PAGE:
I can barely recall a memorable opening theme song from a show in the last 10 years. It seems more and more shows are cutting back or completely removing an opening sequence. Arrow does a monologue and Lost had one of the worst, showing the title and about ten seconds of music. Whatever happened to memorable scores; like the openings from Star Trek, The Lone Ranger, The Flash, and more? Opening sequences were an art in themselves, and often set up the tone and story for the series. I miss those things.
Here is a list of ten of my favorite themes: The Flash, seaQuest DSV, Hercules, Jack Of All Trades, Cleopatra 2525, Star Trek: The Next Generation, Battlestar Galactica, The Big Bang Theory, Doctor Who, Buffy The Vampire Slayer.
I’d love to see the one minute intro make a comeback. How about you, readers? Any thoughts on the demise of the opening credit sequence? As always, thanks for reading.
If I had a superpower, it would be super speed, like the Flash. I wouldn’t want telepathy, because people’s thoughts should be private. Mind control would be too much of a temptation to abuse. Flight is cool, but I’m scared of heights.
Super speed is useful in a very practical way. Obviously, I’d want to the ability to withstand the force such speed would generate, but it would be nice to be able to run everywhere faster than a car. You wouldn’t have to worry about being late, as it would take mere seconds to get around town. Preventing accidents like spills would be a snap with lightning-fast reflexes. Chores could get done in a snap, except for the ones depending on machines, like laundry. Imagine how many words you could write a day, if you were a novelist, if you could type like the Flash.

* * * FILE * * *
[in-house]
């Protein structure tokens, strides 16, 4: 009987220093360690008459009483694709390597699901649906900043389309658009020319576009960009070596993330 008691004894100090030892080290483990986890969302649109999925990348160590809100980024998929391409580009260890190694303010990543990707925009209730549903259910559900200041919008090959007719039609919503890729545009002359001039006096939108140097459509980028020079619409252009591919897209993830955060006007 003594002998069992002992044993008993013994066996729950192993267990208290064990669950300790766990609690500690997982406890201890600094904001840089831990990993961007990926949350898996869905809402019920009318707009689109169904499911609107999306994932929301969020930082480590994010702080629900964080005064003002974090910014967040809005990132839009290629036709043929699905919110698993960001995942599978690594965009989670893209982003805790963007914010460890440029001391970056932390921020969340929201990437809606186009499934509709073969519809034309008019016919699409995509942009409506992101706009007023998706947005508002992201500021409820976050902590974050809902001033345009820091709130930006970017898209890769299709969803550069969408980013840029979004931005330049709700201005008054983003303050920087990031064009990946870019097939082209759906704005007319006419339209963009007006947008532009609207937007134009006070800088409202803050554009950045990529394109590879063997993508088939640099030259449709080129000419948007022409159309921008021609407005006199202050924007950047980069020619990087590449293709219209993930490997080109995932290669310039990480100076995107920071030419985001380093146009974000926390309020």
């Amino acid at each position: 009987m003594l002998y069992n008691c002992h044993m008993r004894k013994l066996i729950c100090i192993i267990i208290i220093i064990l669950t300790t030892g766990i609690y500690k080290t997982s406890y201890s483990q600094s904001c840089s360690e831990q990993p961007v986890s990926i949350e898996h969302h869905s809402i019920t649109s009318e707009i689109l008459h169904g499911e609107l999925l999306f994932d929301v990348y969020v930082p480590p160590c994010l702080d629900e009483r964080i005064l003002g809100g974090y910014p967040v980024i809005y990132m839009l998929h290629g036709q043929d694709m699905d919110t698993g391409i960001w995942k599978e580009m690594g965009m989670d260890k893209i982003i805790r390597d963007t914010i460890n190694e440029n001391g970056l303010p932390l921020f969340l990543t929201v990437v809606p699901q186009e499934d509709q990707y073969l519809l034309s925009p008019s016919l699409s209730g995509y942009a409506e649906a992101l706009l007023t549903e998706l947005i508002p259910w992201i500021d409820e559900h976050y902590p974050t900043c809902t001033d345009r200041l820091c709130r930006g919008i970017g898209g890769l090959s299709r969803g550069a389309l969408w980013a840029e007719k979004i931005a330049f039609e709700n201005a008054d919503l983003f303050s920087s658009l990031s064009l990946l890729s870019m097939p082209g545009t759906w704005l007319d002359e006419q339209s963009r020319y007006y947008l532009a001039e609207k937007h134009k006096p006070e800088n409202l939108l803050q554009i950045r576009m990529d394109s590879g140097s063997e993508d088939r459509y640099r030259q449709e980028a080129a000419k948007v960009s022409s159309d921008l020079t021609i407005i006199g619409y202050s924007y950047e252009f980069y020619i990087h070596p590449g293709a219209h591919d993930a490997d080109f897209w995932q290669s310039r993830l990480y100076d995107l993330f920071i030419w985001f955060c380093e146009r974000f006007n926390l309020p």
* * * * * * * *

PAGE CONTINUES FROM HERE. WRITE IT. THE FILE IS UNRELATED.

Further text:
In the graphic novel Kingdom Come, the Flash’s power was always operating. He was stuck perceiving time in slow motion, like a movie stuck on 1/100th speed. In the 90s TV show, when the Flash ran, everything was a blur. I would want time to move normal for me, then slow down when I used my power. Sometimes there are things I’d like a longer time to look at, and it would be cool to speed up my brain so that everything seemed to happen slower. I could savor more details and experience the moment longer.
It would be wise to study up force and the effects of speed and acceleration. It might come in handy to prevent accidents related to super speed. And I’ll have to admit, I’m sure I’d use my power to play a few harmless practical jokes. As for becoming a superhero…
How about you, readers? What super power would you want? As always, thanks for reading.
I’m a Mac guy. Until I have kids. Then I’ll be a Mac daddy.
An incredibly lame joke, I know. I couldn’t resist. But I am a Mac fan. I have an iPad and an iPhone. Yoko and I share a MacBook, and she has an iPhone, iPad Mini, and an iPod. I’d love to get an iMac desktop model.
Macs were the first computers I used on a regular basis. One of my friends had a Windows or Dos computer (can’t remember which), and used it to play Oregon Trail and text-based RPGs. The school newspaper at Cody High School used Macs, way back on the System 7 OS. I joined the newspaper staff in my junior year and stayed until I graduated. I did page layout, using Adobe Pagemaker. It was my first experience using a computer for something other than classwork.
I later bought a refurbished iMac, back when they were in colors and egg-shaped. Macs are just easy to use. They are intuitive and designed well. I have never been a big computer fan, so having all sorts of options and upgrade features never really appealed to me. I just want a computer that works. I like that about Apple products. They just work.
The Steve Jobs biography by Walter Isaccson talks about open and closed systems. Apple is closed, letting the manufacturer control the user experience. Microsoft is open, letting lots of different companies give options to the consumer. Both options have merits, but I like Apple’s system. The company is really in touch with customers and know how to blend art and technology.